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Lil Red’s Book Club: The Sleeping Nymph By Ilaria Tuti Edition

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Lil Red’s Book Club: The Sleeping Nymph By Ilaria Tuti Edition

Hello everyone and welcome to a new edition of Lil Red’s Book Club! Without giving any spoilers away, we are going to be discussing the sequel to Flowers Over The Inferno by Ilaria Tuti called The Sleeping Nymph. Ever since finishing Flowers Over The Inferno in August, I was eagerly awaiting to get my hands on the sequel to see what happens next to Italian police superintendent, Teresa Battaglia, and her team. Despite The Sleeping Nymph not being as good as its predecessor, I still enjoyed it well enough so let’s get to the review:

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In Flowers Over The Inferno, we learned that aging Teresa Battaglia has began suffering from the early stages of Alzheimer’s and the disease has done nothing but progress. Teresa wears a bracelet reminding her of her name, religiously writes notes in her diary so she doesn’t forget, and has a hard time recognizing people as well as coming up with the names of common objects. Somehow, she still manages to get up every day to help crack cases that are twisted, dark, and to some “unsolvable”. And, in the case of The Sleeping Nymph, Teresa is going to need all of her wits about her more so than ever before.

Our story begins with the discovery of a “missing” portrait in an art gallery painted by Alessio Andrian seventy years ago. The painting it called The Sleeping Nymph and it showcases the great beauty of a young woman – enchanting all who merely glimpse at it. Despite the portrait being so beautiful, it holds a dark secret because, upon testing the red paint that was used, we learn that it is actually blood. What’s more, the tests showed traces of cardiac tissue, meaning it came straight from the heart.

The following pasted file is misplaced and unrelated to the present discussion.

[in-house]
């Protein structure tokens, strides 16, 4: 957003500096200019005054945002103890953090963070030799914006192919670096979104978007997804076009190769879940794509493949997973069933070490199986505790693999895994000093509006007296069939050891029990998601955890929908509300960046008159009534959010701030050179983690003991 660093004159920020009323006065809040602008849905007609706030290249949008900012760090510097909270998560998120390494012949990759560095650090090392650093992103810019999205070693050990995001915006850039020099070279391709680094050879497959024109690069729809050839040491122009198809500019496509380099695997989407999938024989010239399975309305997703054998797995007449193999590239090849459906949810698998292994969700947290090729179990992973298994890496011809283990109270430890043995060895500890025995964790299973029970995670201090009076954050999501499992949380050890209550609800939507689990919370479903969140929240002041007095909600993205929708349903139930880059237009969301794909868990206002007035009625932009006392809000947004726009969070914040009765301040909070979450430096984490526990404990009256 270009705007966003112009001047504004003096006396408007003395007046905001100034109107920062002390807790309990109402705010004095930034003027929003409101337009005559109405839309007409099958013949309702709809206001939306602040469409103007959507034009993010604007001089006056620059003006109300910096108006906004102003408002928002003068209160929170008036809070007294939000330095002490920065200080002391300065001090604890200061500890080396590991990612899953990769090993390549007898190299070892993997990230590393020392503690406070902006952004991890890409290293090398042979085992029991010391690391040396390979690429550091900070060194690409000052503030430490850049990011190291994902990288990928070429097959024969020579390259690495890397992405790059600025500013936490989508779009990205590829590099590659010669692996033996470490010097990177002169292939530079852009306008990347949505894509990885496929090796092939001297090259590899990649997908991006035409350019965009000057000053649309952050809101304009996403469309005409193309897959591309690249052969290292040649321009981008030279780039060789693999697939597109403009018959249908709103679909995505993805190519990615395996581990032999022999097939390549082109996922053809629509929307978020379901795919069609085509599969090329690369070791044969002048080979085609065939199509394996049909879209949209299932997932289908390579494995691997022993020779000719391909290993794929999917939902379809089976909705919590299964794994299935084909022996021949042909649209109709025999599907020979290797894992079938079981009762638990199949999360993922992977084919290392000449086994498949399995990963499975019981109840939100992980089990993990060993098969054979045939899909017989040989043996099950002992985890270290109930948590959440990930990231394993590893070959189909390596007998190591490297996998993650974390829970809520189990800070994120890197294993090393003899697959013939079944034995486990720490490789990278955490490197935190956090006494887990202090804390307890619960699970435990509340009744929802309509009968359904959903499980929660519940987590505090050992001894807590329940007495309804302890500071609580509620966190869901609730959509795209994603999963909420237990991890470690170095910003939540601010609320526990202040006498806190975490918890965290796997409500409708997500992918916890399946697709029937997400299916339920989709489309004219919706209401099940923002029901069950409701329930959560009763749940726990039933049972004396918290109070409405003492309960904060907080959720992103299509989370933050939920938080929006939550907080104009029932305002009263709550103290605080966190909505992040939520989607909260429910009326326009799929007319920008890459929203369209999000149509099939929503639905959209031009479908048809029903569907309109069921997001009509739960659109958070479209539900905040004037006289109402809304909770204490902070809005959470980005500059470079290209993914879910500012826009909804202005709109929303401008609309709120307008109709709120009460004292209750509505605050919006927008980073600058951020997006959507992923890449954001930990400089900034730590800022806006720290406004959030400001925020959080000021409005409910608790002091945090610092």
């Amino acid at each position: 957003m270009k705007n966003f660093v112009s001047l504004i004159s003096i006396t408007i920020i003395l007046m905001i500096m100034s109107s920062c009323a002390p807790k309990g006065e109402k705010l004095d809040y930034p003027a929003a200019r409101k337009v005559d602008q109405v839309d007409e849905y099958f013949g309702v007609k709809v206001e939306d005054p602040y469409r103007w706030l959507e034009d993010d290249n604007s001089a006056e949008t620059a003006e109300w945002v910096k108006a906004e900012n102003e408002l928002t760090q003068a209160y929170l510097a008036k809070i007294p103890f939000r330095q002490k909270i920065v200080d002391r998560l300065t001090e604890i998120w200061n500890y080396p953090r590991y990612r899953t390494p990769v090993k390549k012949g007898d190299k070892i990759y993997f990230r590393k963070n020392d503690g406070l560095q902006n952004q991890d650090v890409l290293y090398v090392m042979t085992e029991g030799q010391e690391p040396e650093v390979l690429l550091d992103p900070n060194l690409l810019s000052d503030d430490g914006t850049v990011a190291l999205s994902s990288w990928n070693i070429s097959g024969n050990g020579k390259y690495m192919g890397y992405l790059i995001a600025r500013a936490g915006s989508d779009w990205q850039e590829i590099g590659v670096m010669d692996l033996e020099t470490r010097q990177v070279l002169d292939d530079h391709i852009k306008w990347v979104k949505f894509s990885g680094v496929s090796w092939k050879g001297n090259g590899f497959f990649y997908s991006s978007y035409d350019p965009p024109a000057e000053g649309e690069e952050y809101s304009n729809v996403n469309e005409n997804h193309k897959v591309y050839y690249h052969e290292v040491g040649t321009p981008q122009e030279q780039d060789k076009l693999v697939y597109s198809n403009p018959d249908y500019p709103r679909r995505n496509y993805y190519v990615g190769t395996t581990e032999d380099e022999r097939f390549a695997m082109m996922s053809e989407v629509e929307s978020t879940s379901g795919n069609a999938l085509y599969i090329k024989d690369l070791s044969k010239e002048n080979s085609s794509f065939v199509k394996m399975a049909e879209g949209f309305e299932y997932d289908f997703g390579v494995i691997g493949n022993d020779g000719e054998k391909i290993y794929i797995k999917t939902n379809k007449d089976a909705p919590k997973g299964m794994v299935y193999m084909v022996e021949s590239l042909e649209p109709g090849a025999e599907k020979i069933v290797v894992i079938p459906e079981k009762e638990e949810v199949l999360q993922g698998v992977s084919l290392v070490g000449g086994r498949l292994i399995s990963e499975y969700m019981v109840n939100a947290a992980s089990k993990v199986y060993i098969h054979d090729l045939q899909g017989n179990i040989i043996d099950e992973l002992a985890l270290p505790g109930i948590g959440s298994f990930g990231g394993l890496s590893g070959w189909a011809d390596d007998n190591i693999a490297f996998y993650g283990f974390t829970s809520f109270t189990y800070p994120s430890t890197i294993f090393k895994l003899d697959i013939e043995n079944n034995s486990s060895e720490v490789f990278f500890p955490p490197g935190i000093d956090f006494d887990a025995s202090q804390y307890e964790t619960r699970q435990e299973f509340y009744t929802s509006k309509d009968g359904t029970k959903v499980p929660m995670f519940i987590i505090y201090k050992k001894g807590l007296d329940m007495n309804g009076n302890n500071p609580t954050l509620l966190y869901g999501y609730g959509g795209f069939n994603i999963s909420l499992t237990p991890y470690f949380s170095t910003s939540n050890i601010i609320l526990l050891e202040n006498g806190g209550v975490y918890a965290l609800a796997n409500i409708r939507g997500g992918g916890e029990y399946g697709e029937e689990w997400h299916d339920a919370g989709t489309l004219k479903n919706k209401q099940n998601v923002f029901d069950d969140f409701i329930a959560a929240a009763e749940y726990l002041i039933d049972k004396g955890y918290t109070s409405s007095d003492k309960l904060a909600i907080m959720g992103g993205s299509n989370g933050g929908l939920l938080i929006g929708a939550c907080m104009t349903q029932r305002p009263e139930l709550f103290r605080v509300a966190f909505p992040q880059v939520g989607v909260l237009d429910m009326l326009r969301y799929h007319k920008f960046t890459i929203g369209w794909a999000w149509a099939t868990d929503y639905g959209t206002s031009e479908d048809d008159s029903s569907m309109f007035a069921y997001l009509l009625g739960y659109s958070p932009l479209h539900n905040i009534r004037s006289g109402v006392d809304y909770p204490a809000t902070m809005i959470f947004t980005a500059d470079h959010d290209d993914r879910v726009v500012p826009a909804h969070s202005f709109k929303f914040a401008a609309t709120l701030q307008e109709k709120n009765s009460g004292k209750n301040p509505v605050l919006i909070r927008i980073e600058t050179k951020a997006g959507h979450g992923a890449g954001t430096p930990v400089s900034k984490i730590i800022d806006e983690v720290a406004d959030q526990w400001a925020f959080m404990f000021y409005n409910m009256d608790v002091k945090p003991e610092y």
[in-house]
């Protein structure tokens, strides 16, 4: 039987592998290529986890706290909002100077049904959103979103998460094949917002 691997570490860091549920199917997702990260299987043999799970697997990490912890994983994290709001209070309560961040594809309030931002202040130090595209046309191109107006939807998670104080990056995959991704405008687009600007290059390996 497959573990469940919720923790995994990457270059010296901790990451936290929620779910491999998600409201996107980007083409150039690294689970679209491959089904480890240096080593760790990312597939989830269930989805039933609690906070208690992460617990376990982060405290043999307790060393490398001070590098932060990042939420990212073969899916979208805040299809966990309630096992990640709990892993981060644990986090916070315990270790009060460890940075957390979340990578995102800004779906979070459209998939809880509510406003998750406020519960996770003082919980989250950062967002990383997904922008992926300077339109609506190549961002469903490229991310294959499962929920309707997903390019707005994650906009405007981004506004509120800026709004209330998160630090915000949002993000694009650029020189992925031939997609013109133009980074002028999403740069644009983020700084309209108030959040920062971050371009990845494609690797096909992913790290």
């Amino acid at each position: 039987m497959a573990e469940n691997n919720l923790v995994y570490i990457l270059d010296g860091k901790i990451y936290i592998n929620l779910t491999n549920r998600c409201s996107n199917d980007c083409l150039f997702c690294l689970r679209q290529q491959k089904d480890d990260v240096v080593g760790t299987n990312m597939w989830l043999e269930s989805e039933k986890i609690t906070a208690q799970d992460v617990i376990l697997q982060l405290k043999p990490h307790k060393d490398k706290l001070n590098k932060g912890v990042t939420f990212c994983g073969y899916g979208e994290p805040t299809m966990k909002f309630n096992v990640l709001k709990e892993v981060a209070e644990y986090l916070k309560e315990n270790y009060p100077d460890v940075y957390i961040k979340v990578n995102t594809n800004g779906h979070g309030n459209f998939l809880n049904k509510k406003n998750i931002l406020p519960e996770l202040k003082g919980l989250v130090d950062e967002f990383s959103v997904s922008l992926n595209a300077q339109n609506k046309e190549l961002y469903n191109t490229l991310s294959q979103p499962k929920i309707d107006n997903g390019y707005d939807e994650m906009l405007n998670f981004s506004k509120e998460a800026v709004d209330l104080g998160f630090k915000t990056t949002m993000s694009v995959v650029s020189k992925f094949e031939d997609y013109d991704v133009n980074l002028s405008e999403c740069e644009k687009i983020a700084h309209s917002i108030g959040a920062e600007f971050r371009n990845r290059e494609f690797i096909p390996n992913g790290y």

Since painting The Sleeping Nymph, Alessio Andrian never spoke a single word again. He is still alive but, clearly, will be of no help to the case so it is up to Teresa and her partner, Massimo Marini, to find out about the origins of the painting on their own. Through their diligent work, they wind up in the Resian Valley where The Sleeping Nymph originated. However, they get a lot more than they bargained for in the Valley when a human heart is found nailed to a tree, thus fast forwarding their case into the present.

Could the killer of the Nymph still be alive and has come back to tie up loose ends? Or is there foul play going on in the Valley? There is even an inkling that these murders might be tied to occult practices. Who murdered The Sleeping Nymph and who is killing now? Read the book to find out!

Now, I didn’t love The Sleeping Nymph but I also didn’t hate it, either. Despite the portrait painted in blood being an “oh my gosh” discovery, it also happened seventy years ago making the immediate sense of urgency you feel about the present day crimes in Flowers Over The Inferno nonexistent. The Sleeping Nymph kind of dragged on while the focus was in the past but promptly picked up about halfway through when they discovered the heart on the tree in modern time.

My other qualm with this book is just how wordy it is. Flowers Over The Inferno was like that too but I suppose I didn’t notice because it was one of my favorite books that I’ve read this year. Because The Sleeping Nymph didn’t immediately captivate me, the vivid and highly detailed descriptions came off as boring and I felt ready for the book to be done about fifty pages in. I have never not finished a book that I started, though, and the four hundred and forty page read felt more like a chore than something I really wanted to do.

The Teresa Battaglia novels are meant to be a trilogy and my only hope is that the third book will be better than the second. I genuinely have no idea how Teresa will be able to solve another case with the progression of her Alzheimer’s but I am very ready to find out!

Overall, I am going to rate The Sleeping Nymph with six out of ten stars. I think it paled in comparison to Flowers Over The Inferno but I still enjoyed portions of the story line as well as the grand reveal. I would still recommend reading the Teresa Battaglia novels and I can’t wait to see how the trilogy ends.